It was 1955 when on one day the Second Grade teacher gave a unique lesson to her class. For some of the students, it was a Life lesson. For others, the words were recognizable but the meaning of them was like a foreign language.
Her lecture didn’t come from a textbook. It came from her heart and a desire to feel she had encouraged her young charges to strive for excellence in every aspect of their lives.
It’s difficult to remember when she addressed the fact that her class was comprised of children of color. That fact was conveyed, however, in order for them to understand the importance of the information, especially for them. It was about learning a “new math.” It was about learning how to calculate one’s worth both in reality as well as in terms of how the rest of the world evaluates one’s worth.
Paraphrasing in order to compensate for the passage of time, she counseled, “When you go into the world and are competing against [White people], remember: you need to be three times better in order to be considered half as good.”
In other words, the world as her students interacted with it in any way would find them lacking and unqualified. In order to rise above being shut out of admission to the race for attainment, in order to be accepted and receive the deserved (earned) position, it would be necessary to make certain their skills and abilities were superlative, above reproach, and undeniably three times better than anyone else vying for the same brass ring. She was also telling them to be so overwhelmingly prepared that they could venture into any place and feel confident that they were among the best striving for the same situation. It wasn’t necessary to be embarrassed in any way. The main task was to perform well and thereby bring merit to the work that was done.
Did she tell her novices that in everything they did they were representatives of not only their school and families but also of their racial identity? No. That lesson was for another day and from another teacher. The fact of their ambassadorship was already an unspoken factor in their existence. It was part of why their parents scolded and chided when something about them didn’t measure up to the socially acceptable standard.
It was important to have that lesson in those early years so that it became part of their psyche. It was supposed to become the driving force for those young minds. She wanted all of them to strive to earn more than 90% on each of their tests. She wanted them to absorb all of the knowledge available and then use that knowledge to reach for even greater accomplishments. With that, it would be possible to develop new ideas and techniques. They would be burgeoning founders of many innovations, examples to others of the good work that could be expected of them, as well as those who would be known as “first”s to achieve.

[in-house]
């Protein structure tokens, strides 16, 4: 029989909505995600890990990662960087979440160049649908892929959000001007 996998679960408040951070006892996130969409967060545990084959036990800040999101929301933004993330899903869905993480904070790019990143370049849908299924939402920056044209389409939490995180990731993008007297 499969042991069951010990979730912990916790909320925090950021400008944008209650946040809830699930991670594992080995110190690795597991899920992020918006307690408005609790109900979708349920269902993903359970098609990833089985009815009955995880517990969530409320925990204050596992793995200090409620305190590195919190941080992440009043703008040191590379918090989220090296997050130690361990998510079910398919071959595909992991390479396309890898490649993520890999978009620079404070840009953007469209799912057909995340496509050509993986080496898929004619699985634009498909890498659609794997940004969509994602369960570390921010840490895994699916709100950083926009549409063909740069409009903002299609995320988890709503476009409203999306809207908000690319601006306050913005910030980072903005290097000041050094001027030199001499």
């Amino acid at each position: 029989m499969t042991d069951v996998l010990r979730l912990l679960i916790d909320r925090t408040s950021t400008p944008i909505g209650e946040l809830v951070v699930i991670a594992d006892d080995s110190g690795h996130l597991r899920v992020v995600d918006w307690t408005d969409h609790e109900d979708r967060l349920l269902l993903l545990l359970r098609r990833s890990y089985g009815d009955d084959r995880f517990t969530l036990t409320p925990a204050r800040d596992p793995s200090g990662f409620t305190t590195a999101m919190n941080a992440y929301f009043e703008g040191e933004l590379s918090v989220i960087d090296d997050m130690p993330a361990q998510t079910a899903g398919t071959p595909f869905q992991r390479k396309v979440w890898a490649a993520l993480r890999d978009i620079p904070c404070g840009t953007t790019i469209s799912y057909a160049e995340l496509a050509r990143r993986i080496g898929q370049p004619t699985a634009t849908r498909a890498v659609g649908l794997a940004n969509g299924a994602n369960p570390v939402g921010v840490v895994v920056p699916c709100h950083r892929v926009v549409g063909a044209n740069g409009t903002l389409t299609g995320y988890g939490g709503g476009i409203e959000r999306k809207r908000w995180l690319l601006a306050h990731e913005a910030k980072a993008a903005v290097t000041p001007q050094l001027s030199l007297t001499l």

Humility was not part of the lesson that day. Perhaps the talk about humility wasn’t necessary. Perhaps, that also was a lesson for another day and from another teacher. After all, it was a classroom of young coloreds. Being subservient was part of one’s expected deportment no matter where they were. But they were also expected to have dignity, self esteem. Those characteristics did not need apology; they were expected as part of the embodiment of any healthy personality. Dignity, or self esteem, was a quality that came from within and accompanied everything that was done, from the trivial to the grand, and as part of any task that was being performed in any position. Being, even feeling, servile simply was not part of the formula in execution. Being excellent was simply a part of their identity; conversation about it was unnecessary.
That lesson never happened again in any form. There was only one lecture about the new math nor about any related subjects. For some, the lesson was indelible. For others, some of that lesson in foreign language seeped in later comprehension. That was 1955. The landscape has changed. There are more of the coloreds who are allowed to vie for opportunities. A larger percentage of those who dare are not only pushing their way through the door to positions other than in the servile range. The number of those who are of color in leadership positions are no longer the exceptions. We expect them to have all the characteristics that are part of being a leader. If lacking in any of them, the representative is allowed to linger until a suitable replacement is identified and installed. It is a death knell to have less than the best as part of the overall framework.
The Door of Opportunity is now being opened more frequently to those of color. There are times when the formula for that new math is forgotten and the struggle to prevent the Door from closing must begin anew. That’s the danger of forgetting the new math. Now what was that formula again? Let’s see. “3 x 1 = 1/2”. No, it isn’t about inflated ego; it’s actualization of the survival of the fittest in terms of achievement.
- Excellence in Teaching with the Seven Laws: A Contemporary Abridgement of Gregory’s Seven Laws of Teaching
- Teaching for Excellence
- The Core Six: Essential Strategies for Achieving Excellence with the Common Core